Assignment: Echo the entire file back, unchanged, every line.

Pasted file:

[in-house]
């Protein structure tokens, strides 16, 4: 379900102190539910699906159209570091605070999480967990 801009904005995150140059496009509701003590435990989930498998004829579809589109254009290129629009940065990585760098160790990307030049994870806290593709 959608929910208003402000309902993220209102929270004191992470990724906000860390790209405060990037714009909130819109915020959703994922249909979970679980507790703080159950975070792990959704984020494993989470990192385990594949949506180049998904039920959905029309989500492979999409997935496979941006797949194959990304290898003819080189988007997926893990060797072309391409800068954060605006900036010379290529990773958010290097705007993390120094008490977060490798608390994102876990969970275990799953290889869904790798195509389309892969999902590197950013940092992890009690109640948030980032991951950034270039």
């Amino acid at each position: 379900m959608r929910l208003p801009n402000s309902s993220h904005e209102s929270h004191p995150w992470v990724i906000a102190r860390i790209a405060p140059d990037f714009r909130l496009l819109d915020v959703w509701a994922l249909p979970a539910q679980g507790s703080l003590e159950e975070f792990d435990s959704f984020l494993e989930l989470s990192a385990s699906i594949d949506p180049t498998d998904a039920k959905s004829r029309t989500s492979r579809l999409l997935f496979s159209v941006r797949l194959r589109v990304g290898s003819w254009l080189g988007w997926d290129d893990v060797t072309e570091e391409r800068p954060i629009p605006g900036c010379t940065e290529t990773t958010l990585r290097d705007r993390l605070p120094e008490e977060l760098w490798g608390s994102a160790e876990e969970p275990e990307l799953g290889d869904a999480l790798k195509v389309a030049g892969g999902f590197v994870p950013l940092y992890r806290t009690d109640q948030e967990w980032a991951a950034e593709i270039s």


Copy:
[in-house]
């Protein structure tokens, strides 16, 4: 379900102190539910699906159209570091605070999480967990 801009904005995150140059496009509701003590435990989930498998004829579809589109254009290129629009940065990585760098160790990307030049994870806290593709 959608929910208003402000309902993220209102929270004191992470990724906000860390790209405060990037714009909130819109915020959703994922249909979970679980507790703080159950975070792990959704984020494993989470990192385990594949949506180049998904039920959905029309989500492979999409997935496979941006797949194959990304290898003819080189988007997926893990060797072309391409800068954060605006900036010379290529990773958010290097705007993390120094008490977060490798608390994102876990969970275990799953290889869904790798195509389309892969999902590197950013940092992890009690109640948030980032991951950034270039």
């Amino acid at each position: 379900m959608r929910l208003p801009n402000s309902s993220h904005e209102s929270h004191p995150w992470v990724i906000a102190r860390i790209a405060p140059d990037f714009r909130l496009l819109d915020v959703w509701a994922l249909p979970a539910q679980g507790s703080l003590e159950e975070f792990d435990s959704f984020l494993e989930l989470s990192a385990s699906i594949d949506p180049t498998d998904a039920k959905s004829r029309t989500s492979r579809l999409l997935f496979s159209v941006r797949l194959r589109v990304g290898s003819w254009l080189g988007w997926d290129d893990v060797t072309e570091e391409r800068p954060i629009p605006g900036c010379t940065e290529t990773t958010l990585r290097d705007r993390l605070p120094e008490e977060l760098w490798g608390s994102a160790e876990e969970p275990e990307l799953g290889d869904a999480l790798k195509v389309a030049g892969g999902f590197v994870p950013l940092y992890r806290t009690d109640q948030e967990w980032a991951a950034e593709i270039s």